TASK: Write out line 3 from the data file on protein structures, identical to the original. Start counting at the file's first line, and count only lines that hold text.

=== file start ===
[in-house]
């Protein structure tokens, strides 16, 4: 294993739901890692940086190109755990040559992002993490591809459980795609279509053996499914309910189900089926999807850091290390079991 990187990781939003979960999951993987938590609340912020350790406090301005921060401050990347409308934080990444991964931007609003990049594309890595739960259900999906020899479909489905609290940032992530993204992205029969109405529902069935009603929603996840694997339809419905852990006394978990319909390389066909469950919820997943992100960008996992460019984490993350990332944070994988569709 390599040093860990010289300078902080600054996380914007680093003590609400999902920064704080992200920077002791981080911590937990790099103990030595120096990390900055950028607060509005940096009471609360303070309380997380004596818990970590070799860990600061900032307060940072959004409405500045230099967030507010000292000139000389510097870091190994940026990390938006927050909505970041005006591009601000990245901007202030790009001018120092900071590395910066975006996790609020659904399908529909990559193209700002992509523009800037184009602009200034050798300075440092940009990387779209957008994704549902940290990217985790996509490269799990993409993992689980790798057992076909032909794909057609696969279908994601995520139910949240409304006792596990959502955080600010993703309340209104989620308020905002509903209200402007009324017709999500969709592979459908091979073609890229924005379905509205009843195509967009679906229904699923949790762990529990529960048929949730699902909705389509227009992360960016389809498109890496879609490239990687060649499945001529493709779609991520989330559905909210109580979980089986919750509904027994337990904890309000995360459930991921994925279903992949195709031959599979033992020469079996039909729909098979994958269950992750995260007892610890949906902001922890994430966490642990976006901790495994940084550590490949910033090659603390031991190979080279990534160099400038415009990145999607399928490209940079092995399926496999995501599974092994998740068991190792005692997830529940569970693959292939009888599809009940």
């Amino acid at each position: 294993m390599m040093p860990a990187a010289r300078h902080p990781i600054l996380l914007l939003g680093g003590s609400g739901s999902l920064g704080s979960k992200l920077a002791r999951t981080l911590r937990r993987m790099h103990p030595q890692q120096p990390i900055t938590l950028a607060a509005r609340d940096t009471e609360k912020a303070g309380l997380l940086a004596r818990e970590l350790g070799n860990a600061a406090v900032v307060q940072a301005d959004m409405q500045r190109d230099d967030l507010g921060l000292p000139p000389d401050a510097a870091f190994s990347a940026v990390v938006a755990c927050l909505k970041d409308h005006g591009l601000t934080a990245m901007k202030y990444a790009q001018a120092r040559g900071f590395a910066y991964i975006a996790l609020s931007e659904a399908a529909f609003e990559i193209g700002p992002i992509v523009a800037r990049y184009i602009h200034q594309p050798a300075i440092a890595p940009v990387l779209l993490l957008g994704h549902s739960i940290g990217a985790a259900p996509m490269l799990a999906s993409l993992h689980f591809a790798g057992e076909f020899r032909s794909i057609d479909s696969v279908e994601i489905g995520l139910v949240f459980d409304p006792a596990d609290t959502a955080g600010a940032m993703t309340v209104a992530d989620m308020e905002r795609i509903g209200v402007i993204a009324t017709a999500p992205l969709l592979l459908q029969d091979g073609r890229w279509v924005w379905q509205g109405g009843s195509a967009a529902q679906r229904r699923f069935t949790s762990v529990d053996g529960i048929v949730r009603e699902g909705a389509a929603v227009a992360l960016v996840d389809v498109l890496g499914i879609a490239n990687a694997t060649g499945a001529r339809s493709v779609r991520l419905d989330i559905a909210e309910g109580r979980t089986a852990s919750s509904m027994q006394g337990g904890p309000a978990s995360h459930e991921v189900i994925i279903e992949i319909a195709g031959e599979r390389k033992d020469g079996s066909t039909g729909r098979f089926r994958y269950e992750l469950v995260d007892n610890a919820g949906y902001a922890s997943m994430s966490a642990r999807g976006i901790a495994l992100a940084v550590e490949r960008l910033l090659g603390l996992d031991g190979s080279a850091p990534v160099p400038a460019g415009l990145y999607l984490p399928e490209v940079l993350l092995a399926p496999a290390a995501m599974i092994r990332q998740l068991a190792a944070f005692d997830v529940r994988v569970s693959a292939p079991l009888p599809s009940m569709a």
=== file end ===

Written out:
């Amino acid at each position: 294993m390599m040093p860990a990187a010289r300078h902080p990781i600054l996380l914007l939003g680093g003590s609400g739901s999902l920064g704080s979960k992200l920077a002791r999951t981080l911590r937990r993987m790099h103990p030595q890692q120096p990390i900055t938590l950028a607060a509005r609340d940096t009471e609360k912020a303070g309380l997380l940086a004596r818990e970590l350790g070799n860990a600061a406090v900032v307060q940072a301005d959004m409405q500045r190109d230099d967030l507010g921060l000292p000139p000389d401050a510097a870091f190994s990347a940026v990390v938006a755990c927050l909505k970041d409308h005006g591009l601000t934080a990245m901007k202030y990444a790009q001018a120092r040559g900071f590395a910066y991964i975006a996790l609020s931007e659904a399908a529909f609003e990559i193209g700002p992002i992509v523009a800037r990049y184009i602009h200034q594309p050798a300075i440092a890595p940009v990387l779209l993490l957008g994704h549902s739960i940290g990217a985790a259900p996509m490269l799990a999906s993409l993992h689980f591809a790798g057992e076909f020899r032909s794909i057609d479909s696969v279908e994601i489905g995520l139910v949240f459980d409304p006792a596990d609290t959502a955080g600010a940032m993703t309340v209104a992530d989620m308020e905002r795609i509903g209200v402007i993204a009324t017709a999500p992205l969709l592979l459908q029969d091979g073609r890229w279509v924005w379905q509205g109405g009843s195509a967009a529902q679906r229904r699923f069935t949790s762990v529990d053996g529960i048929v949730r009603e699902g909705a389509a929603v227009a992360l960016v996840d389809v498109l890496g499914i879609a490239n990687a694997t060649g499945a001529r339809s493709v779609r991520l419905d989330i559905a909210e309910g109580r979980t089986a852990s919750s509904m027994q006394g337990g904890p309000a978990s995360h459930e991921v189900i994925i279903e992949i319909a195709g031959e599979r390389k033992d020469g079996s066909t039909g729909r098979f089926r994958y269950e992750l469950v995260d007892n610890a919820g949906y902001a922890s997943m994430s966490a642990r999807g976006i901790a495994l992100a940084v550590e490949r960008l910033l090659g603390l996992d031991g190979s080279a850091p990534v160099p400038a460019g415009l990145y999607l984490p399928e490209v940079l993350l092995a399926p496999a290390a995501m599974i092994r990332q998740l068991a190792a944070f005692d997830v529940r994988v569970s693959a292939p079991l009888p599809s009940m569709a």